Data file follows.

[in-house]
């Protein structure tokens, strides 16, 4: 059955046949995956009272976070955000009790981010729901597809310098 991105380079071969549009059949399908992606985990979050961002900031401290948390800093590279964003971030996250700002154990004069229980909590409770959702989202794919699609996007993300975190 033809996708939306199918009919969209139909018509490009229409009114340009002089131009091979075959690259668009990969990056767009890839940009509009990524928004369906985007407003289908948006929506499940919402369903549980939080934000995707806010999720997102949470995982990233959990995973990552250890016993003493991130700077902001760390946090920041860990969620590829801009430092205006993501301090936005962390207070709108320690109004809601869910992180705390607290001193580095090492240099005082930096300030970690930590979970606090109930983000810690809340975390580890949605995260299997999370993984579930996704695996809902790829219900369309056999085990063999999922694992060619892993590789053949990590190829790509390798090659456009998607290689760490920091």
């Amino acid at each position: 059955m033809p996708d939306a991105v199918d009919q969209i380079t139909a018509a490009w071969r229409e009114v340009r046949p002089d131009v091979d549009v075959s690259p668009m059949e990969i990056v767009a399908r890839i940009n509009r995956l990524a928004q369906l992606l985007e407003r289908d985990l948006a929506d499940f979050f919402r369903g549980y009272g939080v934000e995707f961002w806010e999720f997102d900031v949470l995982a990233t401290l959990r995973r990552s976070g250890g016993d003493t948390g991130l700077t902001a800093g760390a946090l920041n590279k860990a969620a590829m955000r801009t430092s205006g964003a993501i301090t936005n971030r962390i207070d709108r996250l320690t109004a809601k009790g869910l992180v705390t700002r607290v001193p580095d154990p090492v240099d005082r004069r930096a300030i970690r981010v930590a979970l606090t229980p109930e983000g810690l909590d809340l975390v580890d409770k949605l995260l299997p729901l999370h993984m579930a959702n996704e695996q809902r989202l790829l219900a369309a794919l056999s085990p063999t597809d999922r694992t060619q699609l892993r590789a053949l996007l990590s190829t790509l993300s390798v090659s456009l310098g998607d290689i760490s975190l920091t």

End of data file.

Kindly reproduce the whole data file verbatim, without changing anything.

[in-house]
């Protein structure tokens, strides 16, 4: 059955046949995956009272976070955000009790981010729901597809310098 991105380079071969549009059949399908992606985990979050961002900031401290948390800093590279964003971030996250700002154990004069229980909590409770959702989202794919699609996007993300975190 033809996708939306199918009919969209139909018509490009229409009114340009002089131009091979075959690259668009990969990056767009890839940009509009990524928004369906985007407003289908948006929506499940919402369903549980939080934000995707806010999720997102949470995982990233959990995973990552250890016993003493991130700077902001760390946090920041860990969620590829801009430092205006993501301090936005962390207070709108320690109004809601869910992180705390607290001193580095090492240099005082930096300030970690930590979970606090109930983000810690809340975390580890949605995260299997999370993984579930996704695996809902790829219900369309056999085990063999999922694992060619892993590789053949990590190829790509390798090659456009998607290689760490920091």
């Amino acid at each position: 059955m033809p996708d939306a991105v199918d009919q969209i380079t139909a018509a490009w071969r229409e009114v340009r046949p002089d131009v091979d549009v075959s690259p668009m059949e990969i990056v767009a399908r890839i940009n509009r995956l990524a928004q369906l992606l985007e407003r289908d985990l948006a929506d499940f979050f919402r369903g549980y009272g939080v934000e995707f961002w806010e999720f997102d900031v949470l995982a990233t401290l959990r995973r990552s976070g250890g016993d003493t948390g991130l700077t902001a800093g760390a946090l920041n590279k860990a969620a590829m955000r801009t430092s205006g964003a993501i301090t936005n971030r962390i207070d709108r996250l320690t109004a809601k009790g869910l992180v705390t700002r607290v001193p580095d154990p090492v240099d005082r004069r930096a300030i970690r981010v930590a979970l606090t229980p109930e983000g810690l909590d809340l975390v580890d409770k949605l995260l299997p729901l999370h993984m579930a959702n996704e695996q809902r989202l790829l219900a369309a794919l056999s085990p063999t597809d999922r694992t060619q699609l892993r590789a053949l996007l990590s190829t790509l993300s390798v090659s456009l310098g998607d290689i760490s975190l920091t």